District Judge Todd Russell on Tuesday rejected the DA’s demand the Public Defender’s office be held in contempt for delivering a letter by a defendant to his victim in violation of a “no contact” order.
PD’s investigator Margaret Judge hand delivered the letter from Jeremy Wilson to Mary Lou Miller, who pleaded guilty to robbing the her by grabbing her purse and running.
She testified she didn’t read the letter for three days after it was delivered to her home because “I didn’t want to.”
“I read it and needless to say, it upset me,” she said.
PD Karin Kreizenbeck told Russell the victim originally told her office she would leave sentencing up to the court but, after he entered a guilty plea, the presentence report indicated she had changed her mind and wanted Wilson to serve the maximum sentence.
She told Russell public defense attorney Mihaela Neagos didn’t write the letter, that it was part of the documentation provided to both sides by Parole and Probation and Wilson didn’t have anything to do with sending the letter to the victim.
“Miss Neagos did not attempt to violate the order,” she said.
She said it was “her duty to help Miss Miller understand so she made the tactical decision to provide the letter to Miss Miller.”
Russell’s response was: “What part of that doesn’t violate the court’s order?”
“She was not acting as an agent of the defendant,” said Kreizenbeck. “Miss Neagos provided what she felt was a court document.”
“The reason she provided the letter was to dissuade Miss Miller from asking for the max,” said District Attorney Neil Rombardo.
He said that’s a clear violation of the court’s no contact order and a clear violation of the law designed to protect victims — primarily in domestic battery cases — from undue pressure from defense lawyers.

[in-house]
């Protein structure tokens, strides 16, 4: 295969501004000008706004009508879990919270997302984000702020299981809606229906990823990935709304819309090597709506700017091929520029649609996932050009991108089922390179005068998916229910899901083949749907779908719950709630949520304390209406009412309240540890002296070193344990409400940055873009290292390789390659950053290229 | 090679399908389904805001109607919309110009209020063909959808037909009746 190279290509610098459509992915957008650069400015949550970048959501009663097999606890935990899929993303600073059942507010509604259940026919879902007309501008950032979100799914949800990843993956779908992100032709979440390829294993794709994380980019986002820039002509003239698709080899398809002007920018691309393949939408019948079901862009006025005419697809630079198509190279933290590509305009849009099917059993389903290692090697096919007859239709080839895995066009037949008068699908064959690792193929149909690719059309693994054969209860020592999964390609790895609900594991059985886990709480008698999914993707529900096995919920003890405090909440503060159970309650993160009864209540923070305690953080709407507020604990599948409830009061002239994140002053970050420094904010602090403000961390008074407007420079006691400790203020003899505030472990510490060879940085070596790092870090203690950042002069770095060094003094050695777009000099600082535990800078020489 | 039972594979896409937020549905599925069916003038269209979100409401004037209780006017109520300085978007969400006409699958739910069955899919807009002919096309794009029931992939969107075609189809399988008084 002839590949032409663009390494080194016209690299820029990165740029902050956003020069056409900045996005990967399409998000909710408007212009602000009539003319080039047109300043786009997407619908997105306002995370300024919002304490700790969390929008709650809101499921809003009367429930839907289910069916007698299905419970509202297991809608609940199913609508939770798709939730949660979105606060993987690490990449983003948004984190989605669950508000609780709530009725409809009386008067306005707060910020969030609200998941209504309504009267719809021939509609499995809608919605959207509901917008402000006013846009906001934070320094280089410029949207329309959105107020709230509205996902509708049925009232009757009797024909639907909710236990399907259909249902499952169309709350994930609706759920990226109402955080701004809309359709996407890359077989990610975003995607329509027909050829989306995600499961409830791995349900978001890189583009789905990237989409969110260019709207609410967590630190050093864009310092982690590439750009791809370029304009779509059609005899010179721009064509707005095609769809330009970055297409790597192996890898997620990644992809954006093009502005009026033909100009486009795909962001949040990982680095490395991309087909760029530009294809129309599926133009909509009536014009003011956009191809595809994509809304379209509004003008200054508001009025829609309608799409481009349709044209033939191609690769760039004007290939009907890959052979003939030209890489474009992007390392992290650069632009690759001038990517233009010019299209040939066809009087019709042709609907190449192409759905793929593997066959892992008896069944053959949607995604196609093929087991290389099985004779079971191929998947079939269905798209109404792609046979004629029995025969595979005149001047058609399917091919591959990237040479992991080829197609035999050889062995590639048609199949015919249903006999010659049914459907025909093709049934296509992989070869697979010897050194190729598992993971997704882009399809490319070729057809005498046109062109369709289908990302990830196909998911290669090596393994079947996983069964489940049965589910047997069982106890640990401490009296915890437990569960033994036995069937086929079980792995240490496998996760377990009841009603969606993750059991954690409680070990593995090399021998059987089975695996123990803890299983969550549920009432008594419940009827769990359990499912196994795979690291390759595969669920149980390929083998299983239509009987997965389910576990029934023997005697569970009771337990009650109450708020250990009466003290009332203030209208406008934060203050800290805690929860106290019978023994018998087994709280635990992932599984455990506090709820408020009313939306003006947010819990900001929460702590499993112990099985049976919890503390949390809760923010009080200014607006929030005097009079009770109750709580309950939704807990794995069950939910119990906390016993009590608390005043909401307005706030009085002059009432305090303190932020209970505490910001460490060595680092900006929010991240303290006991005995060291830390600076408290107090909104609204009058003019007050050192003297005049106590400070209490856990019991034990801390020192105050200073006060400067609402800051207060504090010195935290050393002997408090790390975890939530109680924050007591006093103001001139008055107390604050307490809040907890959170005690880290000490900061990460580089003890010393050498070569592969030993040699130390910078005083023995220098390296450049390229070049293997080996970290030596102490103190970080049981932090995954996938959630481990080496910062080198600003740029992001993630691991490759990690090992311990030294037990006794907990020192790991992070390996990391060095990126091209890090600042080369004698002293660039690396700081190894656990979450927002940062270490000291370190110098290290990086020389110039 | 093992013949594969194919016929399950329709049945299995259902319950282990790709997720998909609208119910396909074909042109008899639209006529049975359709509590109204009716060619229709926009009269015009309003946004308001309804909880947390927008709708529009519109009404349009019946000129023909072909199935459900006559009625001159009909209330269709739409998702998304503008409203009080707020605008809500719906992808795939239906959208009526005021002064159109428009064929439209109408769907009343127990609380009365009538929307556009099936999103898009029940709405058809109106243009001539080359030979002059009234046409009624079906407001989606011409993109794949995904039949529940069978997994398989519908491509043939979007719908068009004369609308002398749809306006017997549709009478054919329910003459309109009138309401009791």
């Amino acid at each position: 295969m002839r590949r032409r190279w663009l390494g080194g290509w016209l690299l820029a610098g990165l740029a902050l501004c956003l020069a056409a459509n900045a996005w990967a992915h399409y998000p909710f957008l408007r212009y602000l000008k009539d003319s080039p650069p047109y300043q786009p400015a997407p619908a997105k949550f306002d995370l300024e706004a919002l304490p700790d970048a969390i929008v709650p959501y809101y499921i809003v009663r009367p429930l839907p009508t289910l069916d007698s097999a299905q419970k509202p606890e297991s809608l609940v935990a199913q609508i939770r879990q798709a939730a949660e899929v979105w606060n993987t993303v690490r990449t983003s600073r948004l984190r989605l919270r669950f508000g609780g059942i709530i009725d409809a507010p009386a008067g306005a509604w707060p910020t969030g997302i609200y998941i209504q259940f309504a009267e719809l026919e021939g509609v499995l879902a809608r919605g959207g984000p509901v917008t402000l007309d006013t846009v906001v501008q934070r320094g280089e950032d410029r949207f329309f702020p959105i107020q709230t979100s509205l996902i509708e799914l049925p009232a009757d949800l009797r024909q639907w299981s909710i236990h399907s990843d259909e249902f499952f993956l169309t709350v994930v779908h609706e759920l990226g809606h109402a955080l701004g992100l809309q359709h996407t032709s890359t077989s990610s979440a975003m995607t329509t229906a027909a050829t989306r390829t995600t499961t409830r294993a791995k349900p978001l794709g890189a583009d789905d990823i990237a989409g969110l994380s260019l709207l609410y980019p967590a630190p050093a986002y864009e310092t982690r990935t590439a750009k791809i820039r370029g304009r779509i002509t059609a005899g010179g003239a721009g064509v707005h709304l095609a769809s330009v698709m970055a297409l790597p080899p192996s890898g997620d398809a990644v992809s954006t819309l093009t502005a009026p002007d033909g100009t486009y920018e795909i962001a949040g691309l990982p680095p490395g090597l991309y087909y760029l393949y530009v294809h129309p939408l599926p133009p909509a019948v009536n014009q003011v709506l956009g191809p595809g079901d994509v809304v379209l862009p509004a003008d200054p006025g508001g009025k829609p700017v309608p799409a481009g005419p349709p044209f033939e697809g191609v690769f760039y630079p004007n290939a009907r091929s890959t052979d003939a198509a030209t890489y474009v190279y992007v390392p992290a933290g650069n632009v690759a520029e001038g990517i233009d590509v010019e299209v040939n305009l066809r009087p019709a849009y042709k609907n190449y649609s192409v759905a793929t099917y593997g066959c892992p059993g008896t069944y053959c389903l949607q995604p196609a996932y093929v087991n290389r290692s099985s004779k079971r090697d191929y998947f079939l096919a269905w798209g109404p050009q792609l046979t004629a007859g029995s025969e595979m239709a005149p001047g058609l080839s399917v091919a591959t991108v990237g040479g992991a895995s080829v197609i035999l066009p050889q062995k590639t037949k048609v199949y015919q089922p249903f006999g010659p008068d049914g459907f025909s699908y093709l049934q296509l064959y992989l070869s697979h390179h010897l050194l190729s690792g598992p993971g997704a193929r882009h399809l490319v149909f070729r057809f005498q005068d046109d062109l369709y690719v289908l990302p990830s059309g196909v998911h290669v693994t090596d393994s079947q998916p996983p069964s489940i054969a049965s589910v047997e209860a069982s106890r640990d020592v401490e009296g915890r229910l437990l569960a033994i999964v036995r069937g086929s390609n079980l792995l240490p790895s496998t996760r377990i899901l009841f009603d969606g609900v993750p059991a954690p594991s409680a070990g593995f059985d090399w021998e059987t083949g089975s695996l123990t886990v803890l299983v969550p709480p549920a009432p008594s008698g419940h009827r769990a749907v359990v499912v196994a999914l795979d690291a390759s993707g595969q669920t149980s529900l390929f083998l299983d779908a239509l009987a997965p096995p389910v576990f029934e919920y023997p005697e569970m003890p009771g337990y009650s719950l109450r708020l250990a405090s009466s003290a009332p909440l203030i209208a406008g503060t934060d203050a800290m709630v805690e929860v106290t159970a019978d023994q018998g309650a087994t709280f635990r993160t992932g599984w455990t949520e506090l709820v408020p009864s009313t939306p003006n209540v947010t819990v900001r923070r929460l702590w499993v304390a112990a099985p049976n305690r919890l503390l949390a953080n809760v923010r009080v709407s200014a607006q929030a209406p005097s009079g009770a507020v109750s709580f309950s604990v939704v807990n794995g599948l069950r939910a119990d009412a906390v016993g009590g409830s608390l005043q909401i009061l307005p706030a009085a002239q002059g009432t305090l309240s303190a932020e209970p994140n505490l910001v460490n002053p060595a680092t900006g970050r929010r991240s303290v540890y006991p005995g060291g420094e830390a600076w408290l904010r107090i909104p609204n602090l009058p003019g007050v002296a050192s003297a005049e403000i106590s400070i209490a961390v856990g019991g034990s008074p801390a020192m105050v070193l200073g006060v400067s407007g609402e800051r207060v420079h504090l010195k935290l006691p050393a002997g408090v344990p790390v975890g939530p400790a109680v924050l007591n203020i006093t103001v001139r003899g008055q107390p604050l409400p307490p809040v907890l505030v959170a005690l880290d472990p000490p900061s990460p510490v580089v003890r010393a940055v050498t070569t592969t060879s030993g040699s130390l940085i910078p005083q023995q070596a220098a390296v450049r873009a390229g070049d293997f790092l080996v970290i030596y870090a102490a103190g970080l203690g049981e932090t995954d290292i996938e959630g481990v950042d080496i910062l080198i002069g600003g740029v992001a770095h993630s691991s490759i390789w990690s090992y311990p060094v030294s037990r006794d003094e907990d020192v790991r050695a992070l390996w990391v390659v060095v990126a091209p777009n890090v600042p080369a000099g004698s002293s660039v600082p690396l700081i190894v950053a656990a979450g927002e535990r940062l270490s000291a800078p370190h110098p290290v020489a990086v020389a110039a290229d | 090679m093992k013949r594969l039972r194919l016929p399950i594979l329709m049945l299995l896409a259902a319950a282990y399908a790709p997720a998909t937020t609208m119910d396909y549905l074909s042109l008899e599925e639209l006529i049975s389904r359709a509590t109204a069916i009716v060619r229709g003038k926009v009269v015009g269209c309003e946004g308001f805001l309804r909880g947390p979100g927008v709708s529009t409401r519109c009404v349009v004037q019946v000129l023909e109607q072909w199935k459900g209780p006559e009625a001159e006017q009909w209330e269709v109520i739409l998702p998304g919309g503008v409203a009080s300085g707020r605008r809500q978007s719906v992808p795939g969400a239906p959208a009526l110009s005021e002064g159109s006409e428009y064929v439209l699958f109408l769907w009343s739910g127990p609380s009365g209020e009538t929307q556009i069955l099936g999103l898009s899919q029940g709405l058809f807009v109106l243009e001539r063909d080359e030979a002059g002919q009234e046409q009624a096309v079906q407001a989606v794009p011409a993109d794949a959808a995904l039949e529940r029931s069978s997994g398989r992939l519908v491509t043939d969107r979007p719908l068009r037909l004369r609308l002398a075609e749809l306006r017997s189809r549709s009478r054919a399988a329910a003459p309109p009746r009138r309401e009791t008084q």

“He can’t have contact with her and you can’t use your lawyer to violate it,” Rombardo said.
Russell said lawyers cannot assist clients in contacting victims but he said to hold her and the office in contempt requires “willfulness.”
“Miss Neagos, I don’t know what your intent was but it wasn’t good,” said Russell. “Intentional or unintentional, there was a violation. I think poor judgment it was but I don’t think it was willful.”
“I’m not going to hold anybody in contempt, I’m just not going to do it,” he said. “But don’t do it again.”
Rombardo said afterward the situation was a clear violation of ethical rules guiding lawyers and while he respects the court’s right to decide the issue he believes it was a clearly willful violation of the law.
He said it wasn’t accidental or involuntary but deliberate and voluntary.
“The whole purpose was to dissuade her testimony and that’s willful,” he said.
Wilson’s sentencing was put off for two weeks after the issue surrounding the letter was raised. Russell appointed conflict counsel Mike Novi to handle sentencing so Wilson’s situation isn’t impacted by what the PD’s office did.